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Over the last 28 years I’ve held many positions in meetings and on 12-Step Hotlines. I’m still on the graveyard shift on Sundays. Since the 12-Step Buddhist came out, I also answer questions by email, Twitter, Facebook. One of the most common questions I get is from codependent friends and family members with an addict in their lives. The co is usually desperate, confused and at wit’s end. They ask, “What can I do, he’s killing himself?” I try to never answer that question. At least not in the way that’s expected. That’s because there’s no way to cure anybody’s addiction. If we’re involved with addicts, we have to work on ourselves to heal.

These questions are pretty much always about how the co-addict can “fix” the addict, or help him or her find a solution. What is missing from their understanding is normally the “co” piece, namely that addiction is part of a system; family, social network, workplace. It doesn’t happen in a vacuum. But it’s easy to view the crazy-making behavior of the addict and to focus all the blame on that individual. True, us addicts can act pretty weird. But those in relation to us participate in the sickness based on their own dynamics. These issues were present in the codependent from their own history.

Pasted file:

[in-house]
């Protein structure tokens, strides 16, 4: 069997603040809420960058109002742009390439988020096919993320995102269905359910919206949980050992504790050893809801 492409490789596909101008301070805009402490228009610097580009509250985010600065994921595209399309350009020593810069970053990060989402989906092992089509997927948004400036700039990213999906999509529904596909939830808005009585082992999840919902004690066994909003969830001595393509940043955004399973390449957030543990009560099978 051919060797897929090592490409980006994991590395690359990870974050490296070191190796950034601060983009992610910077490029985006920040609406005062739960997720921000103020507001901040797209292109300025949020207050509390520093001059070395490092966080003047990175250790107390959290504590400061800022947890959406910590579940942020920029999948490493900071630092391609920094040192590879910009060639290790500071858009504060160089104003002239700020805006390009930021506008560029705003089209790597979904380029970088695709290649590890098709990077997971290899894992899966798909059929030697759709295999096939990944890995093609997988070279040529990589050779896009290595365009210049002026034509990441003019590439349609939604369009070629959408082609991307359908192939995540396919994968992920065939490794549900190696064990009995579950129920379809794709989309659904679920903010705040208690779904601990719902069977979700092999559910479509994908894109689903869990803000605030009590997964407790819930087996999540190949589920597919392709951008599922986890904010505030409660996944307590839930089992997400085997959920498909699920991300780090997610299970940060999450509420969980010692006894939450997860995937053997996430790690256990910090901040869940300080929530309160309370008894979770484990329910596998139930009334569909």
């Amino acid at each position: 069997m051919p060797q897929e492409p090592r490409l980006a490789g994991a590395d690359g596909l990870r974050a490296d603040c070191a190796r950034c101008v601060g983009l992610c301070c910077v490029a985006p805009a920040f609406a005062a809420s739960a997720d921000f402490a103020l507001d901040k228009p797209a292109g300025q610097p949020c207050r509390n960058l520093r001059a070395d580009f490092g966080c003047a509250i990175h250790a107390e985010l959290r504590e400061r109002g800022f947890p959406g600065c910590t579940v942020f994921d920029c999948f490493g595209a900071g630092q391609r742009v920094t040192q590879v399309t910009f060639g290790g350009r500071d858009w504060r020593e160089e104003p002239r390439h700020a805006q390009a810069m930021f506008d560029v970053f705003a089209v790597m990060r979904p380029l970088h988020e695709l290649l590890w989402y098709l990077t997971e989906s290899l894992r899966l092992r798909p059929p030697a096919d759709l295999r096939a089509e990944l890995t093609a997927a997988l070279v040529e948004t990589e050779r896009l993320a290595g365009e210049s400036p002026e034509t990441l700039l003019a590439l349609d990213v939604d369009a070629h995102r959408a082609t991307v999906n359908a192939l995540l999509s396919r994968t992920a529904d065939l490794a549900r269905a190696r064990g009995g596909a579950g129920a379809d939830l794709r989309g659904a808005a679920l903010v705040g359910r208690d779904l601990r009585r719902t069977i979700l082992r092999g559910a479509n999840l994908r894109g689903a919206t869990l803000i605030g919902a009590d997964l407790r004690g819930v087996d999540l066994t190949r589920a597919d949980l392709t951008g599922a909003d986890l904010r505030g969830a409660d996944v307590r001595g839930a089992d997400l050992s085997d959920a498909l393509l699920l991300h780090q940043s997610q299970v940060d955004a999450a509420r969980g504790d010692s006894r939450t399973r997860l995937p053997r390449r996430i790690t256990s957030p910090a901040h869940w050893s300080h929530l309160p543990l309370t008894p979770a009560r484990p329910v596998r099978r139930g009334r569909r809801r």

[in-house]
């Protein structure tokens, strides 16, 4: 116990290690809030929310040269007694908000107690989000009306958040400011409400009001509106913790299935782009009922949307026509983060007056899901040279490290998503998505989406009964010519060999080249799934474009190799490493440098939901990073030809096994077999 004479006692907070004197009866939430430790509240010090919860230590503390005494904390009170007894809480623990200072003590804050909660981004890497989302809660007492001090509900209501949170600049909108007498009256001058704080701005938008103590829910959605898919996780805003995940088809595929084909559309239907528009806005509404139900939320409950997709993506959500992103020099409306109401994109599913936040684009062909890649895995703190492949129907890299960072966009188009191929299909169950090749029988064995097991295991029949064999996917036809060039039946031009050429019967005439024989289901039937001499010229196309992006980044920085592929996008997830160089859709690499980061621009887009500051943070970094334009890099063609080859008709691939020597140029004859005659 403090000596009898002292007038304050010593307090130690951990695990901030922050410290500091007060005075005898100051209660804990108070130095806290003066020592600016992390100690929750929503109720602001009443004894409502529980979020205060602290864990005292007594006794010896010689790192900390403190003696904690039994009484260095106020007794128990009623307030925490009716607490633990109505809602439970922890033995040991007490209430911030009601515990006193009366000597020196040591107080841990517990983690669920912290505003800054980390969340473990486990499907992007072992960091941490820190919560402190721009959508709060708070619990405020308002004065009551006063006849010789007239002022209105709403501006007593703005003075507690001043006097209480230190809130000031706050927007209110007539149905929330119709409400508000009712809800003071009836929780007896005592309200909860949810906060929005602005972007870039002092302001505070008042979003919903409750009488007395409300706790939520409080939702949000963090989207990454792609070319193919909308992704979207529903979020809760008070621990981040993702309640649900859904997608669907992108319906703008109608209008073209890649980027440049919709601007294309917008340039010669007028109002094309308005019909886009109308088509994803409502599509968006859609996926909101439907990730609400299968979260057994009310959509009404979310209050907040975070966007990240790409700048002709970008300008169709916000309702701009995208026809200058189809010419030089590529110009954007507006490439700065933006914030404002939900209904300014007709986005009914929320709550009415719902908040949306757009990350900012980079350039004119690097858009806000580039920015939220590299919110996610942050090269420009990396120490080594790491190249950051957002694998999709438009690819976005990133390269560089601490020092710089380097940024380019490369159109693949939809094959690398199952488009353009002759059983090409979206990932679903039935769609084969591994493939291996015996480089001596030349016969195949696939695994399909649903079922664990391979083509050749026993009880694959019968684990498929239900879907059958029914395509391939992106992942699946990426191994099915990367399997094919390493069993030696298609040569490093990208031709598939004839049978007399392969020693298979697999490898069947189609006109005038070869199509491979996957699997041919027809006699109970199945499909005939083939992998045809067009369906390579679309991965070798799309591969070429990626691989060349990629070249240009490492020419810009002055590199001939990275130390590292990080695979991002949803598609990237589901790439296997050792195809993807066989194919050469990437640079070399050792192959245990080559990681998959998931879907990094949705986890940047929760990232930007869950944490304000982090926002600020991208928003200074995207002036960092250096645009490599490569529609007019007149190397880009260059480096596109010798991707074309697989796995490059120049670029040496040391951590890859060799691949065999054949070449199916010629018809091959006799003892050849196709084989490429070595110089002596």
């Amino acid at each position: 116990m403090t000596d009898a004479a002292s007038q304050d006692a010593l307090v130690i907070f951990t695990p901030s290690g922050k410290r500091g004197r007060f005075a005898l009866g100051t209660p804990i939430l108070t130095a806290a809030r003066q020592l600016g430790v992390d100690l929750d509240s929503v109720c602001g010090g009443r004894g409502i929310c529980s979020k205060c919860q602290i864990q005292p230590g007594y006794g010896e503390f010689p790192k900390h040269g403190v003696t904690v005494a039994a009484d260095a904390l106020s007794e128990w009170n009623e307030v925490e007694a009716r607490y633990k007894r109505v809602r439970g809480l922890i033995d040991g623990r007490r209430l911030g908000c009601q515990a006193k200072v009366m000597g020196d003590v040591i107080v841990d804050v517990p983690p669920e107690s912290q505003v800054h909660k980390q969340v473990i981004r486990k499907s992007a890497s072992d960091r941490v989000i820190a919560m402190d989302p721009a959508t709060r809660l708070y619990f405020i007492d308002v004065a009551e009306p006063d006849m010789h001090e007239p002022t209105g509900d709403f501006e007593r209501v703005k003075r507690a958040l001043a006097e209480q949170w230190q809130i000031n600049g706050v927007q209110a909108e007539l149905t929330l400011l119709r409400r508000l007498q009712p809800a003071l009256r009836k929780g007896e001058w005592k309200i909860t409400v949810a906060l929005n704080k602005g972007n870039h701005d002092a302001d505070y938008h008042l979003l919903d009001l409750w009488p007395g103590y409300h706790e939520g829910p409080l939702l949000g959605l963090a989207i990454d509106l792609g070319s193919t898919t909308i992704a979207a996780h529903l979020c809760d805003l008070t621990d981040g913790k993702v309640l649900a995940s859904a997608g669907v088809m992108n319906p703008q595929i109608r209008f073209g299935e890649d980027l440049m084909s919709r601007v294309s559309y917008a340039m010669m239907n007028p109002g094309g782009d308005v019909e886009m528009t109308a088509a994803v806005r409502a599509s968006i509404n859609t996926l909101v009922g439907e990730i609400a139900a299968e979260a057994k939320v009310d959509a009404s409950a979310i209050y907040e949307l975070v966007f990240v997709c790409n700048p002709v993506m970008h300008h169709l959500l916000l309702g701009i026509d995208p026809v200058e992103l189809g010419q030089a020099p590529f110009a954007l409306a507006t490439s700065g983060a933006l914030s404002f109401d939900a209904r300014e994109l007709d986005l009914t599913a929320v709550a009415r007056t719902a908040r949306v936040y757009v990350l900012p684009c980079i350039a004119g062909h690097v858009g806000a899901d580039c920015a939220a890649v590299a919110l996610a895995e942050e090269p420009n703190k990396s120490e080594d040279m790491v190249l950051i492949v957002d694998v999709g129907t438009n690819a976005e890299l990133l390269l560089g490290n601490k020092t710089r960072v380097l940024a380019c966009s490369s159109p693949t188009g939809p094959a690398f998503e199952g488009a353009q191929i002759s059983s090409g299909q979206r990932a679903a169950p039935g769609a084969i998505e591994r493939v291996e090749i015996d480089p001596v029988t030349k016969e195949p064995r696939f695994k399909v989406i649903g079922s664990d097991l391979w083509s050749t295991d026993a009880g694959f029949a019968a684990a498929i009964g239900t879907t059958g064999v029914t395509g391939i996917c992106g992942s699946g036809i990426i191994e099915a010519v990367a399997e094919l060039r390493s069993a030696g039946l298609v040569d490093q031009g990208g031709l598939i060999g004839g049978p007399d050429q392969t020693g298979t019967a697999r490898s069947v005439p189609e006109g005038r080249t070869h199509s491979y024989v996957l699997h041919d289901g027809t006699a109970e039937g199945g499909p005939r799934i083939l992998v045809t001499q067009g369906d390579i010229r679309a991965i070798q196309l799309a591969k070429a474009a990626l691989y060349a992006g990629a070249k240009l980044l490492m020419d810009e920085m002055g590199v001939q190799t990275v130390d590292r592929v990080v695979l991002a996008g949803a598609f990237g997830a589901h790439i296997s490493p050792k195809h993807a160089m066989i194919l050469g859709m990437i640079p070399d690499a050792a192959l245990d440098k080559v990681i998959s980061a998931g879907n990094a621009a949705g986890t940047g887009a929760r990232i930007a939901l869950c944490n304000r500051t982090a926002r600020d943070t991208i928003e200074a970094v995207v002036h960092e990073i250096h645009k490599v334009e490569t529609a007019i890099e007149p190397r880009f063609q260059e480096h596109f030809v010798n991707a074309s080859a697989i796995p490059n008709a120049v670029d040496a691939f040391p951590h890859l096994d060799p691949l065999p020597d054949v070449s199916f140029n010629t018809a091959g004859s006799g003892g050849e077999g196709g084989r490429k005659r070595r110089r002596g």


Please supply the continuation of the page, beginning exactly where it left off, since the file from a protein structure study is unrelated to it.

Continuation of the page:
Many times over the years I’ve seen one or another version of a common scenario. The addict, after plenty of struggle, finally does get some clean time. We’d expect that would make everyone in his life happy. It does and it doesn’t. With sobriety the mechanisms of relationships-individual, family, or workplace-shift. Things fall apart. When an addict stops actively participating in their addiction, the co-addict sometimes loses their place. The frame of reference changes. Things stop making sense. That’s because each player in the system has a role. The system is sick.

If the addict gets clean, it doesn’t really solve the problem of the system dynamics. Since addiction is a disease which affects relational systems, recovery needs to happen in all of the members of the system – on some level – for the system to heal. It follows that If the addict isn’t the only person in the system who is sick, their sobriety isn’t going to make everyone else well. Whether the addict gets clean, relapses or stays clean, the dynamics of the system will shift.

Codependency Red Flags
(adapted from Melody Beattie, Codependent No More)